With the above disclaimers, I personally do not think that all adds up. There are good reasons to be suspicious towards the statistics presented by the Interior Ministry of Iran. While one possibly cannot dispute the statistical probability of an overall Ahmadinejad victory, there are simply too many irregularities to accept it as a fair victory (summed up by Gary Sick and Juan Cole here and here, with additional Cole comments here and some analysis here). Even IF the statistics are correct, those ruling the Islamic Republic today (Khamenei, Ahmadinejad and their allies), have done a terrible job at convincing people of their democratic ethics. Musavi will soon present his list of ‘evidence’ for fraud. However, I think it is highly unlikely that the Guardians Council – under the control of clerics appointed by the Leader and obviously supportive of Ahmadinejad – will ever admit to massive fraud. We may see a recount end in a, say, ‘52% win for Ahmadinejad’ – or even a new round of elections. But they will not change the basic feeling expressed by many Iranians these days. And this leads to my main point:

That – whatever the reality behind the elections – a huge segment of the Iranian population will never accept it as ‘reality’, or as representative of the Iran, they believe to exist. These days, the deep-running cleavages in Iranian society – not between poor and rich, not between young and old, not between North Tehran and the villages, but between conflicting cultures and worldviews – have once and for all become painfully clear. This is not a battle between ‘Islam’ and ‘modernity’: it is a battle over how to define modern Iran and Iranian identity. The protesters are not anti-Islamic, pro-democracy revolutionaries: they are Muslims who believe their democratic rights have been taken from them.

Similarly, we should resist another counterproductive tendency among observers: to forget the many millions of Iranians who not only voted for Ahmadinejad but believe in him as a historic leader and role model for all Muslims. These millions also see their fight for change as something that is shaping history these days: they see themselves as real reformers, re-revolutionizing the revolution to keep it alive, purging it of corruption to keep it healthy. Most importantly, they feel duty-bound to forcibly resist a coup attempt led by Rafsanjani, Musavi, morally corrupt individuals and traitors guided from abroad.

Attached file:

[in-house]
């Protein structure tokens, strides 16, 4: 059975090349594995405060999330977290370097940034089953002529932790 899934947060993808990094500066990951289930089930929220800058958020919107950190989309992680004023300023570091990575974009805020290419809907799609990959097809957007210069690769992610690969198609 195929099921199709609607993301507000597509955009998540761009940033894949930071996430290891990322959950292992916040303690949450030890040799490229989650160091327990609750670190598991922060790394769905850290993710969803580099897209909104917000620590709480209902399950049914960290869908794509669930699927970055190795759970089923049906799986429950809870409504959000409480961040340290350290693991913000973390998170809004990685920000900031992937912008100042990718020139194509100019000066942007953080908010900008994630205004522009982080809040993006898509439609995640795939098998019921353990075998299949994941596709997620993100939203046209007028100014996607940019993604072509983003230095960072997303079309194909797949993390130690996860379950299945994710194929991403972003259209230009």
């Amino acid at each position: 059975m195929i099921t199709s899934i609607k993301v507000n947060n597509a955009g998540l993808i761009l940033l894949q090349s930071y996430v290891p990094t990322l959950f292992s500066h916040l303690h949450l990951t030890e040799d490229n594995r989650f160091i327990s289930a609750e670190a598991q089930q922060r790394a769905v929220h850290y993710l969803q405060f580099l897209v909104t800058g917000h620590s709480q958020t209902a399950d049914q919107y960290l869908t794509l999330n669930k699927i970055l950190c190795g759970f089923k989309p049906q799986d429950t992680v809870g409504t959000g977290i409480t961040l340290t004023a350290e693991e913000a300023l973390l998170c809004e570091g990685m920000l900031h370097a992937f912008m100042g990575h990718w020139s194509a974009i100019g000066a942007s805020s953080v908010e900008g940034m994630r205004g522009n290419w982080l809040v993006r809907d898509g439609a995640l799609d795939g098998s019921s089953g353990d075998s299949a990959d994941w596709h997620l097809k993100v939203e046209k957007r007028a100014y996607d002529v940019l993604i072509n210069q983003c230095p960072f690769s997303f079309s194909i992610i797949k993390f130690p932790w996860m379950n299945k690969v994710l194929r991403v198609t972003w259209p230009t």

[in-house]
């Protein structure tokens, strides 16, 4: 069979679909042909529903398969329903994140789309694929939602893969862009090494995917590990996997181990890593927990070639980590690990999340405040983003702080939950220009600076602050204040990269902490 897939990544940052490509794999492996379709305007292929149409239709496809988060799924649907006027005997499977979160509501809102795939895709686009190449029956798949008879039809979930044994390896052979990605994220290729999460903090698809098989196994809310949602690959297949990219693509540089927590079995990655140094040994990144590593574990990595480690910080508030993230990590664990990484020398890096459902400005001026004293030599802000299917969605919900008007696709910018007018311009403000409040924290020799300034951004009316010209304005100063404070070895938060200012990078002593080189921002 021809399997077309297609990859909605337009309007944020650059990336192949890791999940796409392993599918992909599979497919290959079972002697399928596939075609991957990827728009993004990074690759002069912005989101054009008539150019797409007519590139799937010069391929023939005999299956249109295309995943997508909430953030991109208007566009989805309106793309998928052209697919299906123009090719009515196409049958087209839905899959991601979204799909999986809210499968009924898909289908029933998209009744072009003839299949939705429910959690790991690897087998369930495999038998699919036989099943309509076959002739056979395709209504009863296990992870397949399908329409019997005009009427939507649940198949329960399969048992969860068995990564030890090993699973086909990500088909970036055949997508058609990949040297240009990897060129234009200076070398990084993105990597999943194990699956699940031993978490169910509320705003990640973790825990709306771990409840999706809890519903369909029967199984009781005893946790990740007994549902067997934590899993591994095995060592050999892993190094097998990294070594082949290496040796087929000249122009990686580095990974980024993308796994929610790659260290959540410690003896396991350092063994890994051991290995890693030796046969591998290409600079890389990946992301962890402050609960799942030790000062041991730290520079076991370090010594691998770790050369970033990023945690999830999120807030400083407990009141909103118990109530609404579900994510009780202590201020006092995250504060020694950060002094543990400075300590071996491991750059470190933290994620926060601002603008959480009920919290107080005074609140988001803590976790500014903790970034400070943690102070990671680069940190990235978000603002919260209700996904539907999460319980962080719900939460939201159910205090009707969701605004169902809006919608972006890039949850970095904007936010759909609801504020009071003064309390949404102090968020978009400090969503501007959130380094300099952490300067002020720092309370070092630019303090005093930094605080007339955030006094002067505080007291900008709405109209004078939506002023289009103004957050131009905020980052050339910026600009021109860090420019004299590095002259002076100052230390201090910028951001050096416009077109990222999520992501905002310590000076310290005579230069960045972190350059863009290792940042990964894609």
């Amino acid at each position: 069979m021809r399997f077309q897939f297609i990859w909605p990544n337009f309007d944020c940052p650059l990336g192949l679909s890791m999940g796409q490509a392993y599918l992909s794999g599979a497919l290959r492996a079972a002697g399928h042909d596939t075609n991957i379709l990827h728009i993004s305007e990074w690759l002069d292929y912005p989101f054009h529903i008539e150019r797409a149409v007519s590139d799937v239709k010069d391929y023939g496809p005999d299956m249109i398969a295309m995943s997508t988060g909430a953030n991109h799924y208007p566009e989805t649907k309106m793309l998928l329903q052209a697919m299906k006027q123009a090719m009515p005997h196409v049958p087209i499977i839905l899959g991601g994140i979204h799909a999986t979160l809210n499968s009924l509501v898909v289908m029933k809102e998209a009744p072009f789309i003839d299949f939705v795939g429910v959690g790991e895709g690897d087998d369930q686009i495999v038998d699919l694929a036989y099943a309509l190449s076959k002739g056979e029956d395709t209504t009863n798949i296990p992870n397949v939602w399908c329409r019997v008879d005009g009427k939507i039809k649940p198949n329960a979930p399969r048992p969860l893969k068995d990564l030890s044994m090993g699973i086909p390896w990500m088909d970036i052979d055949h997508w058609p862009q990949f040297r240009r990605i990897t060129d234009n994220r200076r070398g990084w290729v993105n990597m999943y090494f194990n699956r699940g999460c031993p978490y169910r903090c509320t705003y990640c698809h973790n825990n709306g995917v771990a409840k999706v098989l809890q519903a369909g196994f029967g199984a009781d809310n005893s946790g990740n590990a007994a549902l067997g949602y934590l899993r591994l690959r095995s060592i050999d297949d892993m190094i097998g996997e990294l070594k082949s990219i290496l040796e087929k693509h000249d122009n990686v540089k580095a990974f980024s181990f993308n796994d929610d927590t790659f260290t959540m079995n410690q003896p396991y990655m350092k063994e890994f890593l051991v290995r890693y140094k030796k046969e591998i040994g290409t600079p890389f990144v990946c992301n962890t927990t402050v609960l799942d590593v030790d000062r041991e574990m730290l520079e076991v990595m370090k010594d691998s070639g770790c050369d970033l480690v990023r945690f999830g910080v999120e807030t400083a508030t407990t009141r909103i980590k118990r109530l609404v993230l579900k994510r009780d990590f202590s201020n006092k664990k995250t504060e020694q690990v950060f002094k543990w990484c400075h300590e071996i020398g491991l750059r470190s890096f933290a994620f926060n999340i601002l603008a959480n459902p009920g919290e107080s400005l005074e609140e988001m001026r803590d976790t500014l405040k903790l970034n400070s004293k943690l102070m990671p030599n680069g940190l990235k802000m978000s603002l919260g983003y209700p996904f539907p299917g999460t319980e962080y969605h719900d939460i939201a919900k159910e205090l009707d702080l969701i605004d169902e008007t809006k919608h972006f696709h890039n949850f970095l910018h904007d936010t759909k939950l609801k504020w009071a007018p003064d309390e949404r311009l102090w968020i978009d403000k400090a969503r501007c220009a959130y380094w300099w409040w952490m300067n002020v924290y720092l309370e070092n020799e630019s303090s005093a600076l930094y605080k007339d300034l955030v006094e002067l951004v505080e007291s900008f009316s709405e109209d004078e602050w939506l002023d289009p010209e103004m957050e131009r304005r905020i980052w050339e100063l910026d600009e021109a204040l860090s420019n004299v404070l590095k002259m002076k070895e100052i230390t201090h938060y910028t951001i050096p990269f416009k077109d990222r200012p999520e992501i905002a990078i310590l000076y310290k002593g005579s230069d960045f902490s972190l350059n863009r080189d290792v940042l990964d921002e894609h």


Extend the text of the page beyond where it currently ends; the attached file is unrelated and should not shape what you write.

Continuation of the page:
We should not forget that a massive pro-Ahmadinejad segment is part of Iranian realities these days, even though they get less media attention. The peril of overexposure (and implicit cheer) for the protest movement is, alas, to forget certain other realities on the ground. I am quite sure that unless the pro-Musavi protests intensifies over the next 48 hours, we will soon witness a massive show of force from that part of Iranian society. They are not just ‘paid-for mobs’: they are Iranians who are acutely concerned for their families, their nation and humanity.

I believe (and personally hope) that, in the end, Iranian unity will prevail, and that one day – maybe even sooner than we expect – the main slogan on the streets will become âshti-ye melli, National Reconciliation. The common shared ‘reality’ will, at the end of the day, be that of a centuries-old ‘Iranian nation’ – no matter how intense and irreconcilable the domestic polarization seems right now. In their coverage of the campaign, many journalists and observers called Ahmadinejad’s campaign nationalist. Well, Musavi’s was too. Specific notions of nationalism might be contested but basic patriotic pride is a feeling shared by Iranians on both sides of the spectrum – and outside of Iran.

So, right now, the ‘reality’ of the election may simply be that there was no ‘winner’: Khamene‘i announced that the Islamic Order had won, Musavi supporters that the will of the people of the Republic had prevailed. Both claims are now severely undermined; both systems are threatened.

The republic, founded through a dramatic historical process initiated by brave and visionary proto-democrats over a hundred years ago, is split in two. The republic will have to rise from the ashes to reclaim its legitimacy and authority at some stage, whether in its current form or another. The question is when and how Iranians will be able to settle their internal scores and rebuild their nation.